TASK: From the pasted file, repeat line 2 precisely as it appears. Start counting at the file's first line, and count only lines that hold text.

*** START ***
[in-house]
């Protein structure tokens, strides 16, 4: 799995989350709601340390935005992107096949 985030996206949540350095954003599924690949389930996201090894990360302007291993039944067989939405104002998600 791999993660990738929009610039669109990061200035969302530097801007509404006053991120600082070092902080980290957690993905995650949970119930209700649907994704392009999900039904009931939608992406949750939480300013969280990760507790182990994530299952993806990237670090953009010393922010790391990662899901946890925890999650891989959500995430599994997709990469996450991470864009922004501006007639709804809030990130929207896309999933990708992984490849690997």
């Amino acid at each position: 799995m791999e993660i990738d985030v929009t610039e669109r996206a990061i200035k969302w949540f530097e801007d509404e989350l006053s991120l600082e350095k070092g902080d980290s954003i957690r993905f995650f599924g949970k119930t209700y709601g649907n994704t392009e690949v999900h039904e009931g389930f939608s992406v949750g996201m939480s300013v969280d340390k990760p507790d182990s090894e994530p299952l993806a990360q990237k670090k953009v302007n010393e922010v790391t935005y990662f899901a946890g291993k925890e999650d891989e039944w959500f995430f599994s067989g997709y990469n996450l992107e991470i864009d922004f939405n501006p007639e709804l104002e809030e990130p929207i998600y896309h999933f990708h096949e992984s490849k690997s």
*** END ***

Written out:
């Protein structure tokens, strides 16, 4: 799995989350709601340390935005992107096949 985030996206949540350095954003599924690949389930996201090894990360302007291993039944067989939405104002998600 791999993660990738929009610039669109990061200035969302530097801007509404006053991120600082070092902080980290957690993905995650949970119930209700649907994704392009999900039904009931939608992406949750939480300013969280990760507790182990994530299952993806990237670090953009010393922010790391990662899901946890925890999650891989959500995430599994997709990469996450991470864009922004501006007639709804809030990130929207896309999933990708992984490849690997």